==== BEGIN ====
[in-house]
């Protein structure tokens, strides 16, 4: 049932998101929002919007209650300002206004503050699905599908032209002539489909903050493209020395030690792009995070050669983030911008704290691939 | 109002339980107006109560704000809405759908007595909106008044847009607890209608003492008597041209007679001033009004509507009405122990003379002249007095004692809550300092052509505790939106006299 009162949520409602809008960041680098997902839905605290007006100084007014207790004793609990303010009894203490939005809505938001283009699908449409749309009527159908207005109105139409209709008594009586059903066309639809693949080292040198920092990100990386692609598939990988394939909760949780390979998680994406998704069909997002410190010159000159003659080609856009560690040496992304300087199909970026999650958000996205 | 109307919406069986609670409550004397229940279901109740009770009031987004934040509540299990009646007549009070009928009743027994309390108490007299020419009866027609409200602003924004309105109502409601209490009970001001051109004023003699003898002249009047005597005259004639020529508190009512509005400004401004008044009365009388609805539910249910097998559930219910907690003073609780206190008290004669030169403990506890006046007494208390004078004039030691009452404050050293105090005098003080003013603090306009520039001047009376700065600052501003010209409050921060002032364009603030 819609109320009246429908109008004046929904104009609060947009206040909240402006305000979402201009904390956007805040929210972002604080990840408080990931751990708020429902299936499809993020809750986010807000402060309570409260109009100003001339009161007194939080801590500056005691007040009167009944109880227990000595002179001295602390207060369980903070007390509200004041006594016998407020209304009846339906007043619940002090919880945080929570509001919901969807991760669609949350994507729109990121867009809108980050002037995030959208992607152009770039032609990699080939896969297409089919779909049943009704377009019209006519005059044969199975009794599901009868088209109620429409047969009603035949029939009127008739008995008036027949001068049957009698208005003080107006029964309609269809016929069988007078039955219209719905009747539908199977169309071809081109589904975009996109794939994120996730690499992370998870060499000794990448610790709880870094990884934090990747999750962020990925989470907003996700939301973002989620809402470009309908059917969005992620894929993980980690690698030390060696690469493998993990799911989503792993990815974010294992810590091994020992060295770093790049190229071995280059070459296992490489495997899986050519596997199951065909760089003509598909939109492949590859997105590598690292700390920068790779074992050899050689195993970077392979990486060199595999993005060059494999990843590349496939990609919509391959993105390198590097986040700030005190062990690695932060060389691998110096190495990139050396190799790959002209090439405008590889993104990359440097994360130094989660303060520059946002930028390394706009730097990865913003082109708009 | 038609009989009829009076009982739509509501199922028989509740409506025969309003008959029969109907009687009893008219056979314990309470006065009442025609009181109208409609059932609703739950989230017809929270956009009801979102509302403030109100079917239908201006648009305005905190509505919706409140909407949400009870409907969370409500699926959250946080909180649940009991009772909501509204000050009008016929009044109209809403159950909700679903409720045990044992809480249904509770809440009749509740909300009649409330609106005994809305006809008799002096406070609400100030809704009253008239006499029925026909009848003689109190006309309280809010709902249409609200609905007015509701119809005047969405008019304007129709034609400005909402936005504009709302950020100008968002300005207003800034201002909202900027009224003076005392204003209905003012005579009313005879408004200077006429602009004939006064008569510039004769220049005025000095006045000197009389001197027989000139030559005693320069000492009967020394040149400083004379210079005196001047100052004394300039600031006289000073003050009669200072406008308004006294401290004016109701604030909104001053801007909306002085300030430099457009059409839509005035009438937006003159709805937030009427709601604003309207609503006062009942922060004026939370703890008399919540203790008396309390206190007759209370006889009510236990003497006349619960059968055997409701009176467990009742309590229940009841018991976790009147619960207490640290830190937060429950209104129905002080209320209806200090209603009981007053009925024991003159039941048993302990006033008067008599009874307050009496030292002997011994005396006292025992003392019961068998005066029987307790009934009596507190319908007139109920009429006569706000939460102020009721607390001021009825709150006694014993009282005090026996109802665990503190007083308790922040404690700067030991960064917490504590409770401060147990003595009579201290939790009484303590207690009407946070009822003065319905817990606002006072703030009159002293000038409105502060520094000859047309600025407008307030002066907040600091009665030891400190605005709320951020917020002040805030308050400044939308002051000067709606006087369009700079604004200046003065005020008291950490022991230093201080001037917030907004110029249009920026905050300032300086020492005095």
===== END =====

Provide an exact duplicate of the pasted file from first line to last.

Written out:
[in-house]
């Protein structure tokens, strides 16, 4: 049932998101929002919007209650300002206004503050699905599908032209002539489909903050493209020395030690792009995070050669983030911008704290691939 | 109002339980107006109560704000809405759908007595909106008044847009607890209608003492008597041209007679001033009004509507009405122990003379002249007095004692809550300092052509505790939106006299 009162949520409602809008960041680098997902839905605290007006100084007014207790004793609990303010009894203490939005809505938001283009699908449409749309009527159908207005109105139409209709008594009586059903066309639809693949080292040198920092990100990386692609598939990988394939909760949780390979998680994406998704069909997002410190010159000159003659080609856009560690040496992304300087199909970026999650958000996205 | 109307919406069986609670409550004397229940279901109740009770009031987004934040509540299990009646007549009070009928009743027994309390108490007299020419009866027609409200602003924004309105109502409601209490009970001001051109004023003699003898002249009047005597005259004639020529508190009512509005400004401004008044009365009388609805539910249910097998559930219910907690003073609780206190008290004669030169403990506890006046007494208390004078004039030691009452404050050293105090005098003080003013603090306009520039001047009376700065600052501003010209409050921060002032364009603030 819609109320009246429908109008004046929904104009609060947009206040909240402006305000979402201009904390956007805040929210972002604080990840408080990931751990708020429902299936499809993020809750986010807000402060309570409260109009100003001339009161007194939080801590500056005691007040009167009944109880227990000595002179001295602390207060369980903070007390509200004041006594016998407020209304009846339906007043619940002090919880945080929570509001919901969807991760669609949350994507729109990121867009809108980050002037995030959208992607152009770039032609990699080939896969297409089919779909049943009704377009019209006519005059044969199975009794599901009868088209109620429409047969009603035949029939009127008739008995008036027949001068049957009698208005003080107006029964309609269809016929069988007078039955219209719905009747539908199977169309071809081109589904975009996109794939994120996730690499992370998870060499000794990448610790709880870094990884934090990747999750962020990925989470907003996700939301973002989620809402470009309908059917969005992620894929993980980690690698030390060696690469493998993990799911989503792993990815974010294992810590091994020992060295770093790049190229071995280059070459296992490489495997899986050519596997199951065909760089003509598909939109492949590859997105590598690292700390920068790779074992050899050689195993970077392979990486060199595999993005060059494999990843590349496939990609919509391959993105390198590097986040700030005190062990690695932060060389691998110096190495990139050396190799790959002209090439405008590889993104990359440097994360130094989660303060520059946002930028390394706009730097990865913003082109708009 | 038609009989009829009076009982739509509501199922028989509740409506025969309003008959029969109907009687009893008219056979314990309470006065009442025609009181109208409609059932609703739950989230017809929270956009009801979102509302403030109100079917239908201006648009305005905190509505919706409140909407949400009870409907969370409500699926959250946080909180649940009991009772909501509204000050009008016929009044109209809403159950909700679903409720045990044992809480249904509770809440009749509740909300009649409330609106005994809305006809008799002096406070609400100030809704009253008239006499029925026909009848003689109190006309309280809010709902249409609200609905007015509701119809005047969405008019304007129709034609400005909402936005504009709302950020100008968002300005207003800034201002909202900027009224003076005392204003209905003012005579009313005879408004200077006429602009004939006064008569510039004769220049005025000095006045000197009389001197027989000139030559005693320069000492009967020394040149400083004379210079005196001047100052004394300039600031006289000073003050009669200072406008308004006294401290004016109701604030909104001053801007909306002085300030430099457009059409839509005035009438937006003159709805937030009427709601604003309207609503006062009942922060004026939370703890008399919540203790008396309390206190007759209370006889009510236990003497006349619960059968055997409701009176467990009742309590229940009841018991976790009147619960207490640290830190937060429950209104129905002080209320209806200090209603009981007053009925024991003159039941048993302990006033008067008599009874307050009496030292002997011994005396006292025992003392019961068998005066029987307790009934009596507190319908007139109920009429006569706000939460102020009721607390001021009825709150006694014993009282005090026996109802665990503190007083308790922040404690700067030991960064917490504590409770401060147990003595009579201290939790009484303590207690009407946070009822003065319905817990606002006072703030009159002293000038409105502060520094000859047309600025407008307030002066907040600091009665030891400190605005709320951020917020002040805030308050400044939308002051000067709606006087369009700079604004200046003065005020008291950490022991230093201080001037917030907004110029249009920026905050300032300086020492005095």